And not only do we find ourselves in a society where the priorities are back to front, we're in one where the process of working out our priorities is back to front.

Last year, I attended a seminar, set up by the Victorian State Government, on community building. In reply to a question from a local government Councillor about what ongoing processes existed for communities to impact on State Government policy, the senior bureaucrat on the podium responded that the ballot box was the process. Political parties present platforms and the one that most of us like becomes policy.

Ticking a box once every three years is claimed to be the quintessence of democracy. No wonder so many of us feel alienated, powerless and dissatisfied.

The economic rationalists packed the command economy off to the dustbin of history; a culture in which social purpose and meaning are articulated in exactly the same, top down direction - a command culture - deserves the same fate.

In a vital society, the meaning we make of our lives is something we do together and continually, not an activity to be left to others, no matter how skilled, or representative, they may claim to be. Hiring experts is OK for getting the plumbing fixed, but not for estabishing one's identity.

Politicians have begun to bemoan the apathy of the citizenry and to promote ways of re-engaging the body politic. This rhetoric will remain exactly that until they recognise that in an engaged democracy, the ideas they claim to want, actually emerge from community debate, from the constant, often fractious and difficult contestation of meaning at the base. Being offered a menu of barely differentiated options from above does not encourage engagement.

Active, continuing and democratic engagement with expressing purpose, with 'the plan', is the fundamental function of public culture.

A society that lacks forums for the democratic debate of values, meaning and purpose cannot be active, engaged and vital.

Understanding the function of culture in our society is the first step towards achieving the liveliness we say we are striving for.

One of the original meanings of culture, and one that still inhabits our use of the term, is the idea of growth, not in the sense of expansion or in the sense of progress but simply in the sense of being living. Taking this into account, the phrase 'cultural vitality' could be seen as a tautology; that is, vitality is the essence of culture, culture is alive and active or it is not culture.

But because so much of what we take to be culture these days is lodged in heritage artefacts, in dusty bones, it is important to highlight that culture finds expression, first and foremost, in human interaction, in the daily exchanges between people. It is this everyday (in both the sense of constancy and of ordinariness) social interaction that should be at the heart of a cultural perspective of public life.

At this point, I must pay tribute to the City of Port Phillip in Melbourne for transforming the thoughts of an obscure theoretician into a fullblooded corporate plan that elegantly extends the four perspectives across all their activities.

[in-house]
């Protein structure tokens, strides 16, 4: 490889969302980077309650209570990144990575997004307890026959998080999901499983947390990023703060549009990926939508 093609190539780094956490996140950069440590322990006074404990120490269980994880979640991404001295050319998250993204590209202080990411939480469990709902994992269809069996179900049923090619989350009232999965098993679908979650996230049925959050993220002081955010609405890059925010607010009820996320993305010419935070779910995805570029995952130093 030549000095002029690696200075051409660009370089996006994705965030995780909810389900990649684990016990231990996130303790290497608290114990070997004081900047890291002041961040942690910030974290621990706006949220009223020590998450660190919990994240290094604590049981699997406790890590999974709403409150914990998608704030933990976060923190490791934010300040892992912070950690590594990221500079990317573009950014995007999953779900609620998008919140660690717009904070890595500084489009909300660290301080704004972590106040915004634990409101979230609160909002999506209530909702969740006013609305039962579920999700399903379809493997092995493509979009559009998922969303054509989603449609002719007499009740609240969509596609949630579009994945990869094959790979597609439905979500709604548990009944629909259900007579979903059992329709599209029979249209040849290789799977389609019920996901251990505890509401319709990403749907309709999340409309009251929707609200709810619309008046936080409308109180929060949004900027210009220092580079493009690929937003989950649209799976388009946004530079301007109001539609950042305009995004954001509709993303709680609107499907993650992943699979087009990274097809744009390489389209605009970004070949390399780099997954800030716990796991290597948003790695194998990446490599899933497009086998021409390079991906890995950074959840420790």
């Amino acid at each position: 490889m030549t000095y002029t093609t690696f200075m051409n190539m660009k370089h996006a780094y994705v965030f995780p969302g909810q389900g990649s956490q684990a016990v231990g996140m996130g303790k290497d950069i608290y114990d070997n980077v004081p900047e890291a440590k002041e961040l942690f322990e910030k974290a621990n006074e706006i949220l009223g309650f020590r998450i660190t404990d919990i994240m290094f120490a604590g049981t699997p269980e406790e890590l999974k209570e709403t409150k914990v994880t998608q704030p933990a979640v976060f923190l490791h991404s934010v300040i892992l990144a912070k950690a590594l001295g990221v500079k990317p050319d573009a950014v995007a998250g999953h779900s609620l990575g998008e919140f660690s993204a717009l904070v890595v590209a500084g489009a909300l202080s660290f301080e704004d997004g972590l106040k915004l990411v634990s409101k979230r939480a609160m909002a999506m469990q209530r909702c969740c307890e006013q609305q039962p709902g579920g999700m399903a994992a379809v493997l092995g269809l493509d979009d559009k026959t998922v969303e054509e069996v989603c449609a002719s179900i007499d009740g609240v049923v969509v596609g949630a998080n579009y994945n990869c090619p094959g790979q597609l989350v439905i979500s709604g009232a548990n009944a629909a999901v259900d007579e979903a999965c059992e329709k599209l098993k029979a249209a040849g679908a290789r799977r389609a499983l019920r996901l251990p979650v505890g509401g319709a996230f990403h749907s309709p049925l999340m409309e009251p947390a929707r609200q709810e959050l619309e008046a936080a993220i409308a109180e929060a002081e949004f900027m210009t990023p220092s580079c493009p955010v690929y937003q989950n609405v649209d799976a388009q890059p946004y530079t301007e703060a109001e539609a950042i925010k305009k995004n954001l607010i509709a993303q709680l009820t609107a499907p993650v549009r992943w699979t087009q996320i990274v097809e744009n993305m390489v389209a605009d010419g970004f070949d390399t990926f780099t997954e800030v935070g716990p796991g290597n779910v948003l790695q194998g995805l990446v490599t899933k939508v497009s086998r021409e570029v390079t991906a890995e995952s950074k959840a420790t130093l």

You may have noticed that, apart from when I mention my book, I have not been using the 'pillars' image. This also deserves attribution to the good folk at Port Phillip. When the staff there were introduced to the four pillars they immediately re-named them the four pillows. This classic way of coping with change is, in fact, much more than a great joke. What it made me realise was that the pillar image is a phallocentric, engineering metaphor; in retrospect, completely inappropriate. The idea of wellbeing and sustainability resting on four pillows is a much better image. I wish I'd thought of it.

Unfortunately, neither pillows nor pillars immediately make one think of vitality. But then again, neither do perspectives, planning or policy.

And yet the rhetoric of public life is increasingly spiced with notions of energy - participation, engagement, vitality, vibrancy, activity, innovation, creativity.

It is very tempting to be cynical; to believe that all this talk of voluntarism, of social capital, of community capacity is merely a plot to reduce government expenditure, to turn public service into private profit. That potential certainly exists, and there are definitely influential individuals and interests that have exactly that goal.

Despite this dark underbelly, I have to believe that we can seize the initiative; that, as the paucity, unfairness and destructiveness of economic rationalism becomes increasingly obvious, we can turn the rhetoric of community building to democratic advantage.

But the citizenry will not re-engage with the business of governance, with politics, unless they believe that this engagement will have an effect; that their contribution will be meaningful.

That is, until they feel empowered.

Which is why the notion of rights is so important. I am not nave enough to believe that saying it makes its real, but I do believe that saying it gives one something to strive for, something to which actions can be called to account, something around which people can gather.

At the very least, if there were to be a formal declaration of cultural rights, we would be able to argue forcefully for an engaged cultural practice at the community level.

We need a formal statement of cultural rights: